There’s a relevant phenomenon called “virtue signaling.” This is the practice of publicly displaying one’s opinion or actions in order to make known their position (particularly a socially-desired one) on a topic or issue. Yet Frank noted that putting our own virtues on display can often be counterproductive. What can be more effective is highlighting someone else doing something positive for the environment. This captures the power of social influence by sharing that other people are currently doing the desired behavior and in turn making it the perceived norm. So, next time you are thinking of posting that picture of yourself making a plant-based meal, it might be more impactful to feature your brother, friend, cousin, etc. cooking instead.

  1. Focus on the person, not the climate, in climate communication.

Whether it be discussing the validity of climate change with a climate denier or explaining the impacts of meat production to your partner, climate communication is no easy feat.

Frank recommends keeping it simple:

“It’s always better not to try to explain something to somebody unless you’ve been directly asked to do that. Instead, listen attentively and try to indicate interest in what your conversation partner is saying. The main lever you have to get people to think in a fresh way is to ask the right question at the right moment.”

(Check out the chapter “Ask, Don’t Tell” in Under the Influence; Putting Peer Pressure to Work for more climate communication tips.)

Beyond that, advocate for small rather than large changes in behavior. For example, when trying to alter others’ behavior, ‘eat less meat’ may be a more effective message than ‘you should go vegan.’ Mandating that someone give up meat entirely, rather than limit their current consumption, might seem like an unattainable request. While there’s no doubt that we need immediate action, we also need durable action. Frank believes that by taking a more incremental approach to behavior change, you allow room for people to take small steps, slowly changing their environmental identities and limiting potential backfire.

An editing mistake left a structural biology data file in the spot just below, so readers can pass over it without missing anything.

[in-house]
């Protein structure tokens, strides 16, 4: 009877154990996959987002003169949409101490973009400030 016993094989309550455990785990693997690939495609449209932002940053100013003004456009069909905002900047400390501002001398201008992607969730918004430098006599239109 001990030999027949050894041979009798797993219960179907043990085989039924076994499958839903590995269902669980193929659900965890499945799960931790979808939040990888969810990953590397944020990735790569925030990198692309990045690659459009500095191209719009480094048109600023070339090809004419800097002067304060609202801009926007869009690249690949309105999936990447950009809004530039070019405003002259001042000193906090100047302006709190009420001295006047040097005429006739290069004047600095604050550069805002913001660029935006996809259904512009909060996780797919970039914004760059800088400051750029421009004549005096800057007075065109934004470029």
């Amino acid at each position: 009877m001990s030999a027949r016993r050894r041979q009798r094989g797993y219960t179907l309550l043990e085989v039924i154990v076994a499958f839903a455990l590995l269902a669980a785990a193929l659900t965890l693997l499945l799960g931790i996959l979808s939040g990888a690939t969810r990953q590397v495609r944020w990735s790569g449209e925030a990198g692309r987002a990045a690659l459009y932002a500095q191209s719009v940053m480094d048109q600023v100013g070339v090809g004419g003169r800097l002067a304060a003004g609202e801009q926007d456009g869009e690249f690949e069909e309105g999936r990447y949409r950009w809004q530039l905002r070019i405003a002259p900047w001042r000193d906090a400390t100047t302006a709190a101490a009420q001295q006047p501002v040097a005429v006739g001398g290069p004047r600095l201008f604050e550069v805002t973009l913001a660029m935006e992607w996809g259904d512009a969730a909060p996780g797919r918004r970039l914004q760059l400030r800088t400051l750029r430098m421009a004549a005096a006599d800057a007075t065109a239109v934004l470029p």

A snapshot from the conversation between the BE.Center’s Madhuri Karak and special guest Robert H. Frank.

Behavioral contagion is a powerful force.

This conversation highlights one of the main themes from Frank’s new book: we are shaped by our social networks in a multitude of ways. Peer pressure is notorious for promoting harmful behaviors (the kind our parents warned us of), but it can also have socially and environmentally beneficial effects. Beyond the visible forms of influence, like your neighbor’s solar panels, having conversations about environmental actions with friends and family can also generate widespread change. If these behaviors become the norm, we can start securing a future that includes both individual action and comprehensive policies on climate change.


Interested in other conversations like this one? Check out the first installment of this series, where Madhuri discusses how we can “harness ambiguity” in the face of climate change with leading design thinker, Sarah Stein Greenberg. And of course, stay tuned for our next Rare Conversations, where we will continue exploring various topics related to behavior change, conservation, and how people can thrive on a changing planet.

Learn more about Rare’s Center for Behavior & the Environment at